However, nitrogen is a major component of amino acids (hence the root amine, from ammonia.) If there is a dearth of N, the organelle responsible for synthesizing the sulfur-containing amino acid cannot do its job; this results in a surfeit of H2S, which the yeast then excretes.

As John points out, we are extraordinarily sensitive to H2S and thiols (larger SH-containing molecules). That is why they add a tiny (ppm) amount of methane thiol to your natural gas supply, so that you can smell when you have a gas leak. This is good for gas-leak detection, but the unfortunate result for winemaking is that we cannot tolerate very much H2S excretion by our pet yeasts.

Hope this helps!
 

wineview

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I would go with the 7.9 gallon loose lid. Particularly if you have grape skins to add. I just finished a Merlot with no skins and was glad I had plenty of space to foam to build. (If we were brewing beer I would call it a krausen)
yep krausen it is........
 

vtoddw

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I would sooner blame mercaptans and/or H2S on lack of nutrients rather than lack of oxygen.

You certainly could be right, I'm not an expert, still learning from mistakes. For a little more background, the must started at 1.094 SG, I gave it Yeast Nutrient at 1.062 SG and the secondary ended with a final of 0.996 SG. My rule of thumb has been to add Yeast Nutrient when SG reaches 66% of the total expected sugar consumed by the yeast in order to avoid feeding any potential wild yeast that the initial dose of K-Meta (50 ppms free SO2) may not have killed. I've also heard of a lot of people just adding the Yeast Nutrient the same day they pitch the yeast, so I guess there's a case for that as well.

It's possible this was not due to going too reductive, but maybe it is, but either way if you're in the market for a primary fermenter I'd still suggest something larger than 7.9 gallons, especially if you start working with fresh grapes, room to grow is always good. I'm giving you advice which I wish I had sooner, as I've already bought 4 x 7.9 gallon buckets for primary and so when I want to fill 6 gallon carboys with wine from fresh grapes, I actually have to use two buckets because the fresh skins take up so much space in the 7.9 it's not enough to just have one.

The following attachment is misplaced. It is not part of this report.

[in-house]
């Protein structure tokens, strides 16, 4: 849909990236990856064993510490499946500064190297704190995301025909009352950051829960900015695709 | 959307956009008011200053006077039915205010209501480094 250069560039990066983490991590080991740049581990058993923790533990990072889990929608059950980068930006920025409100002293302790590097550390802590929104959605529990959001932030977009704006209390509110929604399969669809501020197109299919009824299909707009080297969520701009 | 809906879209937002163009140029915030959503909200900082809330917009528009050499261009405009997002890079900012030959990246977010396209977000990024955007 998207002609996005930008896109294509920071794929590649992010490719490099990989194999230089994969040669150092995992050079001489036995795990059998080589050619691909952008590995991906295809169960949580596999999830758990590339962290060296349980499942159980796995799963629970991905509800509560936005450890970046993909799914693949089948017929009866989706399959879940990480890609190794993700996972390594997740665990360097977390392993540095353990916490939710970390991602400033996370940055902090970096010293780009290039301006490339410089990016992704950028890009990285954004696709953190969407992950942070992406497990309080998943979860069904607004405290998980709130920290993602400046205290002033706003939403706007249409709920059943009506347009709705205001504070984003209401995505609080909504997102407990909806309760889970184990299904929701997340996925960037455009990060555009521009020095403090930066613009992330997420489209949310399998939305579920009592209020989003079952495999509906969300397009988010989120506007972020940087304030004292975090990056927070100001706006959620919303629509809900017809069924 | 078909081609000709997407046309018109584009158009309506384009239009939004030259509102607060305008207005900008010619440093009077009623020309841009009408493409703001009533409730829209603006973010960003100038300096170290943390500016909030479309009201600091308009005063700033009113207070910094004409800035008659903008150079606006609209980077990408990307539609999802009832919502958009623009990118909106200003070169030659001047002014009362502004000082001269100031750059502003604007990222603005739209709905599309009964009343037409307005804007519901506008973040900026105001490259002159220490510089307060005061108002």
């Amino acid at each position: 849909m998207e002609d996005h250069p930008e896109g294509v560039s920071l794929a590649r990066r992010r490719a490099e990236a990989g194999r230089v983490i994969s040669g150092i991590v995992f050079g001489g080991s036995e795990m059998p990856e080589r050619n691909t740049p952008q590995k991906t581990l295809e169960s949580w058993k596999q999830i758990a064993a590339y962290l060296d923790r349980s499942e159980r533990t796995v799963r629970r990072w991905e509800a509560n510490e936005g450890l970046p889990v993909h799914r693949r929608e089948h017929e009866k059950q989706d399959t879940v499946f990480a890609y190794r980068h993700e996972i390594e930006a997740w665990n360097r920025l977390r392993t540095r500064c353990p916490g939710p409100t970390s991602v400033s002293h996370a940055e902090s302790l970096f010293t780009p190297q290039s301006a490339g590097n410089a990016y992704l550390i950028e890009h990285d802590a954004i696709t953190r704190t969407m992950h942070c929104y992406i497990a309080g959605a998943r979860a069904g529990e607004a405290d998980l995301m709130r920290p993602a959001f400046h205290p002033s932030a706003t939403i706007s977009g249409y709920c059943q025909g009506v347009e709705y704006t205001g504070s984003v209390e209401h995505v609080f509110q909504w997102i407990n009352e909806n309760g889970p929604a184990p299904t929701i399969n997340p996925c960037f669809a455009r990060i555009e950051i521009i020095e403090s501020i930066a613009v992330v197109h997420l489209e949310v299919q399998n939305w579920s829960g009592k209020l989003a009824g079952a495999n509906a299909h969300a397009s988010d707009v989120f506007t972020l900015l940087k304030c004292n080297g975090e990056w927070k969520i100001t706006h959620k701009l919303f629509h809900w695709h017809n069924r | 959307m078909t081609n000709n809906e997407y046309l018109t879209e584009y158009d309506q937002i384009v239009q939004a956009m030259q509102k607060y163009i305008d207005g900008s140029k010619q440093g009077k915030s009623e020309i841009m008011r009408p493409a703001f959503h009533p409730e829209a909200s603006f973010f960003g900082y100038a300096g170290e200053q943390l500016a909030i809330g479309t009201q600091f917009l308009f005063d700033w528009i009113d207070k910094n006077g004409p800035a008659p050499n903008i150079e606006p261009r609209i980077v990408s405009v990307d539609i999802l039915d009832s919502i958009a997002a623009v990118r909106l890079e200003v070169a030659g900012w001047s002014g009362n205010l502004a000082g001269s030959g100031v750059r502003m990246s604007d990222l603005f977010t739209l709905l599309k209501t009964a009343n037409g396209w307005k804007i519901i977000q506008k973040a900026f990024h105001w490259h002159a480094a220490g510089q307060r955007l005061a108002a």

The good news is, that after bulk-aging on oak chips for 9 months the burnt rubber smell is completely gone, so I didn't have to pour it out after all.
 

szap

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Here is a photo of a Forte cabernet sauvignon kit in the first week of fermentation. The kit has two pretty large bags of grape skins that are added. It's in a 7.9 bucket with no issues. I keep the lid loose until fermentation slows so I can push down the skins. I then snap it down tight and use a blowoff tube. I'm not sure the exact number but wouldn't be surprised that I've made 100 kits and have used the 7.9 bucket for all of them without problems.
 

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vtoddw

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Here is a photo of a Forte cabernet sauvignon kit in the first week of fermentation. The kit has two pretty large bags of grape skins that are added. It's in a 7.9 bucket with no issues. I keep the lid loose until fermentation slows so I can push down the skins. I then snap it down tight and use a blowoff tube. I'm not sure the exact number but wouldn't be surprised that I've made 100 kits and have used the 7.9 bucket for all of them without problems.

Yeah sorry I should have been more specific to the original posters question, as I'm thinking in terms of fresh grapes but they were asking about kits. Here's 120lbs of fresh cabernet sauvignon and 120 lbs of cabernet franc grapes which yielded a little over 6 gallons each after press, but I still filled two whole 7.9 gallon buckets plus I had to blend the extra grapes (50 % of each type) in the big mouth bubbler. I ended up with two blends, of 25% / 75% in opposite combinations, which I had intended to keep pure and only blend after bulk aging, but I had to make some quick decisions in a pinch.